Crustcake: In particular, Ride With Death features a solid drum performance. So, what did you give Richie?
Bruemmer: Weed, Pepsi, and Desaray.
Crustcake: And on that note, what's the prescription to get your vocals?
Bruemmer: Prescription? Ha! At that time, a consistent diet of whiskey/tequila/beer and a billion cigarettes, with a dab of cocaine and amphetamine from time to time. Late hours, multiple jobs, constant stress, and years of yelling in bands might have also contributed, although the first answer probably sounds cooler.
Crustcake: Is there a particular bender that inspired "Up All Night?" Or is it really just a promotion for the NBC show of the same name?
Bruemmer: Wow, this goes to show how much TV I actually watch.I'm not even sure what show that is. But the answer is no, it is not a promotional plug for anything that has to do with NBC. Unless, NBC could stand for Nocturnal Buying of Cocaine (Clever? Not really.). And yes, this was a cocaine-bender-inspired song. Simply put, drinking and drugging keep you up all night.
Crustcake: "Denver 666" has become a favorite amongst fans. What makes you proud of your hometown? What perceptions about it would you like to debunk?
Bruemmer: Glad to hear it! We do our best to spread the gospel of the Denver666 Elite and other Satanic Bronco's Force associates. Maybe you'd have to live here to understand, but Denver's a transient town. Everyone here is from somewhere else. It's always kind of been that way, since the time of the Gold Rush and all that. Funny thing is, most people in town don't think it's "cool" or "hip" to be here. They prefer to start bands that emulate the style of something from LA or NYC, talk shit on everything, and draw lines in the sand with words like 'scene' and all that nonsense. We took the high road and wanted to write a song that unified everything we love about our hometown, like an anthem I guess. Was worth a shot. Shit. It's not like Denver has another one, haha.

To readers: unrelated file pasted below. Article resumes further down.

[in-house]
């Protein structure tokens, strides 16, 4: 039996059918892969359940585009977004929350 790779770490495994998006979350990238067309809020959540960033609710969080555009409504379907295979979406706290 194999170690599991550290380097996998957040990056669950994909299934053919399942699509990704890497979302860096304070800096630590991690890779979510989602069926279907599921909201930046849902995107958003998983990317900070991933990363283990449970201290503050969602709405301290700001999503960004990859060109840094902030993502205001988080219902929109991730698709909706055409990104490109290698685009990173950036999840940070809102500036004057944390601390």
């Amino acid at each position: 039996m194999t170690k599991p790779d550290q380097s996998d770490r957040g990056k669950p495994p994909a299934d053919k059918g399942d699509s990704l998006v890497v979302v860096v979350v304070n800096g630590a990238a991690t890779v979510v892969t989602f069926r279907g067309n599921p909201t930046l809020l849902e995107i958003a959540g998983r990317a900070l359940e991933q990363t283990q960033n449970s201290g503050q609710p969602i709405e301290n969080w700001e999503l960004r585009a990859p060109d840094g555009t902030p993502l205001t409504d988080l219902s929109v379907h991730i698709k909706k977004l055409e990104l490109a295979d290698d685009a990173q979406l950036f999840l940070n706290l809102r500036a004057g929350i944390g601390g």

Crustcake: I've spent some time in Boulder, and in short, I had to go to Denver to have fun. What's the preferred method for a hesher to deal with a Boulder trust-fund hippie?
Bruemmer: Ha! Good question. We don't really deal with those folks usually. They're busy snowboarding or spending their parent's money on a weekend of Widespread Panic shows with a suitcase of drugs that my friends sold them, haha.
Crustcake: Speedwolf draws a heavy influence from biker culture. What attracts you to it? And does being a 1%er make you a part of the 1%?